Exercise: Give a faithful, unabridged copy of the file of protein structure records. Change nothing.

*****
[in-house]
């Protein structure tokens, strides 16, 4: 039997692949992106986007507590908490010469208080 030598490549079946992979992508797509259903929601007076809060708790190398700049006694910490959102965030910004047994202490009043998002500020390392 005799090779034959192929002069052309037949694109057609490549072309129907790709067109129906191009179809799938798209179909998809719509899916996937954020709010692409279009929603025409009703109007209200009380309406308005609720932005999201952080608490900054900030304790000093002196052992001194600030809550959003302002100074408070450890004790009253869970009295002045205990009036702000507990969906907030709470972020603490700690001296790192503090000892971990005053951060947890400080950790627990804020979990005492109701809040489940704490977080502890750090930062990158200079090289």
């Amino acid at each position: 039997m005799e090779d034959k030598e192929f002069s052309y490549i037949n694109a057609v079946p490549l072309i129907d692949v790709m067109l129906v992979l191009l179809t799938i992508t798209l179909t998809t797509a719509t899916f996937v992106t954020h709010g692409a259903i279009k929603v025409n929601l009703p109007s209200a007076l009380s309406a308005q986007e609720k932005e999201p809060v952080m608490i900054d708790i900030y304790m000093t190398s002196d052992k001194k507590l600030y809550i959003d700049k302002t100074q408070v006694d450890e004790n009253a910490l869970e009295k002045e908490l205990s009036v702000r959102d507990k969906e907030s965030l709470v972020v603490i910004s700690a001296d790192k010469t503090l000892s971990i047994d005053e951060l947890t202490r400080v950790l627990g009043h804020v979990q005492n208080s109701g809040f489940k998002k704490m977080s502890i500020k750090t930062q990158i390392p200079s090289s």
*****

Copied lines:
[in-house]
């Protein structure tokens, strides 16, 4: 039997692949992106986007507590908490010469208080 030598490549079946992979992508797509259903929601007076809060708790190398700049006694910490959102965030910004047994202490009043998002500020390392 005799090779034959192929002069052309037949694109057609490549072309129907790709067109129906191009179809799938798209179909998809719509899916996937954020709010692409279009929603025409009703109007209200009380309406308005609720932005999201952080608490900054900030304790000093002196052992001194600030809550959003302002100074408070450890004790009253869970009295002045205990009036702000507990969906907030709470972020603490700690001296790192503090000892971990005053951060947890400080950790627990804020979990005492109701809040489940704490977080502890750090930062990158200079090289």
């Amino acid at each position: 039997m005799e090779d034959k030598e192929f002069s052309y490549i037949n694109a057609v079946p490549l072309i129907d692949v790709m067109l129906v992979l191009l179809t799938i992508t798209l179909t998809t797509a719509t899916f996937v992106t954020h709010g692409a259903i279009k929603v025409n929601l009703p109007s209200a007076l009380s309406a308005q986007e609720k932005e999201p809060v952080m608490i900054d708790i900030y304790m000093t190398s002196d052992k001194k507590l600030y809550i959003d700049k302002t100074q408070v006694d450890e004790n009253a910490l869970e009295k002045e908490l205990s009036v702000r959102d507990k969906e907030s965030l709470v972020v603490i910004s700690a001296d790192k010469t503090l000892s971990i047994d005053e951060l947890t202490r400080v950790l627990g009043h804020v979990q005492n208080s109701g809040f489940k998002k704490m977080s502890i500020k750090t930062q990158i390392p200079s090289s």